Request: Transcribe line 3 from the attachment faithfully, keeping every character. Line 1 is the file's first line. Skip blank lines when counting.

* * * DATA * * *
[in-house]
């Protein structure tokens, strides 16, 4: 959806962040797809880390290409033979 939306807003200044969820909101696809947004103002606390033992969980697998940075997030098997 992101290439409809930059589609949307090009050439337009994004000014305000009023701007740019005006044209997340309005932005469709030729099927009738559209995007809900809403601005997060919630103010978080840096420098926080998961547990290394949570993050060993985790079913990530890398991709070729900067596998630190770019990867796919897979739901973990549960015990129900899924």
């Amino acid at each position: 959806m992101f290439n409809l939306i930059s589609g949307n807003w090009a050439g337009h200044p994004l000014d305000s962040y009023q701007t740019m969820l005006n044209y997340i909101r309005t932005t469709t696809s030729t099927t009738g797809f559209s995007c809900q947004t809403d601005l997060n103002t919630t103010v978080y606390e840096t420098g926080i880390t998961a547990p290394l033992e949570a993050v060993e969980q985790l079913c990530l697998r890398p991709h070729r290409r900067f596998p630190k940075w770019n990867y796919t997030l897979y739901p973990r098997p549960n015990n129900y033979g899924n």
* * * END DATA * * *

């Amino acid at each position: 959806m992101f290439n409809l939306i930059s589609g949307n807003w090009a050439g337009h200044p994004l000014d305000s962040y009023q701007t740019m969820l005006n044209y997340i909101r309005t932005t469709t696809s030729t099927t009738g797809f559209s995007c809900q947004t809403d601005l997060n103002t919630t103010v978080y606390e840096t420098g926080i880390t998961a547990p290394l033992e949570a993050v060993e969980q985790l079913c990530l697998r890398p991709h070729r290409r900067f596998p630190k940075w770019n990867y796919t997030l897979y739901p973990r098997p549960n015990n129900y033979g899924n």